Saturday, August 15, 2015

Freedom of, and from, religion ....

Among the oddities of this American life --- when the history of the current struggle for "religious freedom" among some Christians is written, the martyrs will be men and women who declined to bake cakes or arrange flowers for same-sex couples, or to issue marriage licenses, or to provide venues. My goodness.

This came to mind yesterday while reviewing the collect and lessons put forward by the Episcopal Church's Standing Commission on Liturgy and Music as appropriate for daily office use on Aug. 14, the date seminarian Jonathan Myrick Daniels was shot and killed during 1965 in Huntsville, Alabama, while shielding a fellow civil rights worker.

Daniels' name is among those of 40 civil rights martyrs inscribed on the Southern Poverty Law Center's Civil Rights Memorial in Montgomery, Alabama, commencing with the Rev. George Lee, murdered in Belzoni, Mississippi on May 7, 1955, because of his refusal to cease voter registration efforts and concluding with Dr. Martin Luther King Jr., assassinated in Memphis, Tennessee, on April 4, 1968.

That memorial was designed by Maya Lin, who also designed the Vietnam Veterans Memorial in Washington, D.C.

Thinking back, I'm amazed at how oblivious I and many others were to all of this --- and how remote in overwhelmingly white and insular Iowa the civil rights struggle of those years seemed. I was preparing to return to Iowa City for my sophomore year during the summer of 1965; fussing as graduation neared about Vietnam and the looming draft during April of 1968.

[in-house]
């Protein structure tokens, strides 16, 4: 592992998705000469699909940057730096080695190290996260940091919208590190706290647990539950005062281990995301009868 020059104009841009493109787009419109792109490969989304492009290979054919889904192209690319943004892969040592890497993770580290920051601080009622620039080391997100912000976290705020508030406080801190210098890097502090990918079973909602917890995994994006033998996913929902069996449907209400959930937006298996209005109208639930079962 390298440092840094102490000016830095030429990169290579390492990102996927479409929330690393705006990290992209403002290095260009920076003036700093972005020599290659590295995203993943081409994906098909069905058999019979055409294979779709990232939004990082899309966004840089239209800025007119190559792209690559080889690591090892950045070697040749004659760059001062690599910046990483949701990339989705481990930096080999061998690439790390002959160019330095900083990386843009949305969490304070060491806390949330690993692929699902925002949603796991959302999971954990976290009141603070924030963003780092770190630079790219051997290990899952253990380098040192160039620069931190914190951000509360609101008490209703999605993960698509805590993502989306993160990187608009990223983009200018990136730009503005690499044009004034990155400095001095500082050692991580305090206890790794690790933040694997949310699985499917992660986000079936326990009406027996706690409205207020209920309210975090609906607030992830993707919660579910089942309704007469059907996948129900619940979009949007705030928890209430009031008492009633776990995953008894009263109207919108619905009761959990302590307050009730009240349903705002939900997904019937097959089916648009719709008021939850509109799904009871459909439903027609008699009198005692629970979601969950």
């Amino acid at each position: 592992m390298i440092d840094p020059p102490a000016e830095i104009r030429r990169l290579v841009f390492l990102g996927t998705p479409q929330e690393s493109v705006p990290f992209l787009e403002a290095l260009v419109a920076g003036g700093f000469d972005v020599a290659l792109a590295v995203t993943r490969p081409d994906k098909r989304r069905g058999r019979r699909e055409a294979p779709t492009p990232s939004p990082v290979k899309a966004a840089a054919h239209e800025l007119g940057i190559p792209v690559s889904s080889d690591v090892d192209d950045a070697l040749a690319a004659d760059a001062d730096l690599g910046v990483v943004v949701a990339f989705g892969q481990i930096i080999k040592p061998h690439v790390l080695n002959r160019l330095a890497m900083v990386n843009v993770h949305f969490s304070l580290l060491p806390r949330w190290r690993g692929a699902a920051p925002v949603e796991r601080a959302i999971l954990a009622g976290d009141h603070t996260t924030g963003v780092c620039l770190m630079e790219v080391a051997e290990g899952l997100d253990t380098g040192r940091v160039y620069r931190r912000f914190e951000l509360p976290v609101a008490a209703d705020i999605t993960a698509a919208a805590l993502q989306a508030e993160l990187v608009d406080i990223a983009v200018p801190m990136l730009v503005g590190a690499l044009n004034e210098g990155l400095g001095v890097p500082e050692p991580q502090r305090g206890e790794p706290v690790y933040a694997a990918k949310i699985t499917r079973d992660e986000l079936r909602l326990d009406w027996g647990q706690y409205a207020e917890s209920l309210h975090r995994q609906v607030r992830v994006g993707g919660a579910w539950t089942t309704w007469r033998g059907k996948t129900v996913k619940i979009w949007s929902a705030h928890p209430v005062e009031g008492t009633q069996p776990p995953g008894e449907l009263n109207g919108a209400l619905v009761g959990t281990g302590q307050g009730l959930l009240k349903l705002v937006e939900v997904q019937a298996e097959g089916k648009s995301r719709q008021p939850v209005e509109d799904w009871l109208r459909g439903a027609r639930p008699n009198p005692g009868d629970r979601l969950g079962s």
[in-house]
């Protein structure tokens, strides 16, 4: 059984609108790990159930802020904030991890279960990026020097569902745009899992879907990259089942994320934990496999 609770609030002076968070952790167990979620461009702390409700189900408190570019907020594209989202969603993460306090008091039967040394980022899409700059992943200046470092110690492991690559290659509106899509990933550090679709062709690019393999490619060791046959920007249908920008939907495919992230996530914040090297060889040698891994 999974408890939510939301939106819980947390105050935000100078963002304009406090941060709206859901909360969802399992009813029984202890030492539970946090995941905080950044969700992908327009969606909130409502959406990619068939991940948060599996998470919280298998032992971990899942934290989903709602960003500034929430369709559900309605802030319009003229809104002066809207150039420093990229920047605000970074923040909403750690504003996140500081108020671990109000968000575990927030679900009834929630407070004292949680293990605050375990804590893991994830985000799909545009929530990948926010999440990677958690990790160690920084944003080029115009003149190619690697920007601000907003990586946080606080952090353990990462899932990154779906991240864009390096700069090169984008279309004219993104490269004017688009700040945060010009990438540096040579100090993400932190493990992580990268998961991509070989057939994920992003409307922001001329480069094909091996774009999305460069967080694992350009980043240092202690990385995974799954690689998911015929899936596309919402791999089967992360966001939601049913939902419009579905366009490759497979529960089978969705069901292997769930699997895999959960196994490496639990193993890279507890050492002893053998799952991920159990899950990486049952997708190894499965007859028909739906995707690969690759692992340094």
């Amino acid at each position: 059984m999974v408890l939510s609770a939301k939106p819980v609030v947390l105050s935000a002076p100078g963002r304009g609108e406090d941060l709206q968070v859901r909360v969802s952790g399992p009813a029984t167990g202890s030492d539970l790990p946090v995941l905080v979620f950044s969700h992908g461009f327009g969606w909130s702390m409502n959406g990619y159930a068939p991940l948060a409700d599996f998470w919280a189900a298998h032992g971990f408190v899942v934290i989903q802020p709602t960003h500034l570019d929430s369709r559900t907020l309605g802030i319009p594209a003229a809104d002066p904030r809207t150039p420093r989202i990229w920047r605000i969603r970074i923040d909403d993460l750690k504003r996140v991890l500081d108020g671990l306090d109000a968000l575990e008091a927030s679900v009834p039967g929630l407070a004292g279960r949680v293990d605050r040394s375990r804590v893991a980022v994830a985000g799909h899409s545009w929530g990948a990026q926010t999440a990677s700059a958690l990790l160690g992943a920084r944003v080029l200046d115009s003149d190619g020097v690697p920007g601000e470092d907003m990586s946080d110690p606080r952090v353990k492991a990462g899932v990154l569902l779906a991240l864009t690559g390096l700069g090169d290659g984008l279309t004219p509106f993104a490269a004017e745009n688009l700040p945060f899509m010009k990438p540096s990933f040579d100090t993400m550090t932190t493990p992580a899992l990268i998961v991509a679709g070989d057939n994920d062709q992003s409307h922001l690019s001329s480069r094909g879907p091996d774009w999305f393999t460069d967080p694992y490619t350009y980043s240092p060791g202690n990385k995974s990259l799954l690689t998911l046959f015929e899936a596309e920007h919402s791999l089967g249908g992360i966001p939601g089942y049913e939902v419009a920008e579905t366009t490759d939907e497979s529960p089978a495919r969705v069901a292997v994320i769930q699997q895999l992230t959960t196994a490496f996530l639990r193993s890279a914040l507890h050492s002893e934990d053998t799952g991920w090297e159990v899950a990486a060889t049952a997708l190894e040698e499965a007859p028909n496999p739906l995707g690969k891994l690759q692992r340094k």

I'd never known a black person --- or for that matter anyone who was anything other than white, Christian and presumed to be straight ---  until enrolling at the University of Iowa.


It's necessary to be careful when drawing parallels between the civil rights struggles of the 1950s and 1960s, which continue, and the fight for LGBT equality. 

Racism is woven into the fabric of America and has proved far more deadly to a far greater number of people than what we call homophobia --- and in the long run probably will be more difficult to root out and neutralize.

But there are similarities, founded as the SPLC phrases it when defining "hate groups" on the impulse to "attack or malign an entire class of people, typically for their immutable characteristics."

The black church and many from the progressive predominately white church were leaders in the civil rights struggle. Many religious people and religious leaders are at the forefront of the drive toward equality today.

But the impulse toward hate that was at work in many conservative denominations during the harsh early days of the civil rights movement still is at work in a significant segment of the church --- as witness the cake-baking martyrs and demeaning language about gay people favored today by many religious leaders.

Freedom to exercise that dubious privilege is granted to religious groups under the Constitution. But it needs to stop at the church door.

The religion clause of the First Amendment is there to protect religious groups, no matter how quirky they may be. But of equal importance, it's there to protect society from the church and its too frequent resistance to freedom and justice.

Additionally --- although both subgroups should know better, the percentage of racists among the gay population probably is similar to the percentage among straight folks just as the percentage of homophobes among black folks is similar to that among the white population. Go figure.

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